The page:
Best Vorarlberg Cheeses

In our one week in Vorarlberg, we put our stomachs on the line and went through a wide assortment of cheeses, probably gaining a couple of pounds in the process. Here are 10 of our favorite cheeses from Vorarlberg (in no specific order).

1. Emmental

Emmental Cheese in Vorarlberg, Austria

Probably the most iconic cheese on this list, Emmental is one of the most popular of all Vorarlberg cheeses. The cheese is characterized by its pale yellow color, smooth texture, and is famous for its marble-sized holes, which appear during the maturation process.

Emmental cheese in Vorarlberg is made using fresh hay milk in accordance with old cheese-making traditions and matured for a minimum of four months. 

Emmental is a mild cheese with a nutty flavor and effuses subtle notes of pineapple, citrus fruits, marzipan, and meadow flowers. Traditionally served sliced or cut into cubes, the cheese is often served as a snack or used for sandwiches and for cooking. 

2. Vorarlberg Alp Cheese

Vorarlberg Alp Cheese (Alpkäse) is a hard cheese made from raw milk that is produced only during the summer months between June and September. During the ripening stage, the cheese wheels are periodically hand-rubbed with salt and aged on pine boards for 3 to 12 months and in some cases up to 24 months. 

Alp Cheese is probably my favorite out of all the excellent cheeses in Vorarlberg. It is tantalizingly aromatic and depending on the degree of maturity, is spicy to piquant in taste.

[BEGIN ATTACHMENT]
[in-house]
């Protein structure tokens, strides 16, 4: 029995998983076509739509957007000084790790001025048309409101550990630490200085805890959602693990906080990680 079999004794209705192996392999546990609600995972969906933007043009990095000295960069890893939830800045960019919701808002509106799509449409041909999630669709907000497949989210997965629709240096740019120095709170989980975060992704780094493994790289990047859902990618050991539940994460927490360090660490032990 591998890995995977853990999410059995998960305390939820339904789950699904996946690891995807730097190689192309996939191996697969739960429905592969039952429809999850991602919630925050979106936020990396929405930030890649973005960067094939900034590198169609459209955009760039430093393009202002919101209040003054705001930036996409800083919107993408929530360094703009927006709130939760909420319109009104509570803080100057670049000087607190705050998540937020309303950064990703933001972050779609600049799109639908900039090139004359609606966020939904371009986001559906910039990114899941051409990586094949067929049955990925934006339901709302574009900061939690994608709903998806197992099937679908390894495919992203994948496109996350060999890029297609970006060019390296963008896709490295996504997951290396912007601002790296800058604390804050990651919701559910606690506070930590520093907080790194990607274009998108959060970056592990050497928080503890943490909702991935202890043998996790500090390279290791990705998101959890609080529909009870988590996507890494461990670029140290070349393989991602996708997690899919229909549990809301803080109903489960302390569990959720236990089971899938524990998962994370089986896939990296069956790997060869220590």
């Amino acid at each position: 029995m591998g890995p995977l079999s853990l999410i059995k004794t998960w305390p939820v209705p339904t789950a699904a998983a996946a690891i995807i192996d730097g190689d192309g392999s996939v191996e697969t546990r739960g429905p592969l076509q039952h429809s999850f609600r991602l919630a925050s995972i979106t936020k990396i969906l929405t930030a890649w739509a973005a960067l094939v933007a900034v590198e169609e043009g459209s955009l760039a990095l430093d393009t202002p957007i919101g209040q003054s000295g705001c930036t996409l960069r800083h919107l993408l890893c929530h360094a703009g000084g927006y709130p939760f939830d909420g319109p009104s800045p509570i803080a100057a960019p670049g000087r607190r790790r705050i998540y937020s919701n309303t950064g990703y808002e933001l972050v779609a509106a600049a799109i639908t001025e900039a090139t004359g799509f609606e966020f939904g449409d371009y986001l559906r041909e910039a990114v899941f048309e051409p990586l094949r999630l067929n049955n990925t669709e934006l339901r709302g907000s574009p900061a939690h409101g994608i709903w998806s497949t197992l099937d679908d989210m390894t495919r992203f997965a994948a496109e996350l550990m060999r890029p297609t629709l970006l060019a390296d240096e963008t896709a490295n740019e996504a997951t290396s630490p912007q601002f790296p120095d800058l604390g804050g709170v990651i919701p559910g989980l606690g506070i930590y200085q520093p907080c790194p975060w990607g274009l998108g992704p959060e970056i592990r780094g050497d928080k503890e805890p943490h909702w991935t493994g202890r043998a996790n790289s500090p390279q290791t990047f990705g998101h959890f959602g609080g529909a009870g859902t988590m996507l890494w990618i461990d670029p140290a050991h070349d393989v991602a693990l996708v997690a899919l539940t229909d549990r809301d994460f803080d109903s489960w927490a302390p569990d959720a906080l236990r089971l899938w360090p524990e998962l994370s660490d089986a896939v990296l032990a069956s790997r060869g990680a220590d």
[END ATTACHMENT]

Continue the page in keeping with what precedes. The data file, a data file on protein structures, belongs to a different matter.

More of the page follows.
Vorarlberg Alp Cheese is registered as “Protected Designation of Origin” (PDO). This means that the cheese must be produced, processed, and prepared in a certain geographical area and is subject to strict quality standards.

3. Camembert

Traditional Camembert cheese on a wooden board

One of our all-time favorite cheeses, Camembert is a world-class cheese easily recognizable by its luminous white mold rind that is reminiscent of barren fields covered in snow. Aged to rich, creamy perfection, the cheese is toasty, buttery, and ever so lactic!

The pearly interior of Camembert is wonderfully smooth and holds its consistency throughout. Kissed with earthy and sweet tones, this cheese delights with its slight hints of caramelized butter and foraged mushrooms.

Camembert’s creamy and supple texture melts wonderfully in the mouth creating an extremely pleasant taste on the palette. It is a perfect pairing with a crusty baguette, fruits, crackers, and hazelnuts.

4. Vorarlberg Mountain Cheese

Various packs of Vorarlberg Mountain Cheese (Bergkäse) in a shop

Similar in profile to the Alp Cheese, Vorarlberg Mountain Cheese (Bergkäse) is a hard cheese made from raw milk. The chief difference between Alp Cheese and Mountain Cheese is that the former is only made in the summer months while Mountain cheese is made in the valley all year round.

Mountain Cheese is matured for 3 to 9 months and in some cases up to 24 months. The long ripening time gives rise to a tangy, tasty cheese with a distinctive flavor.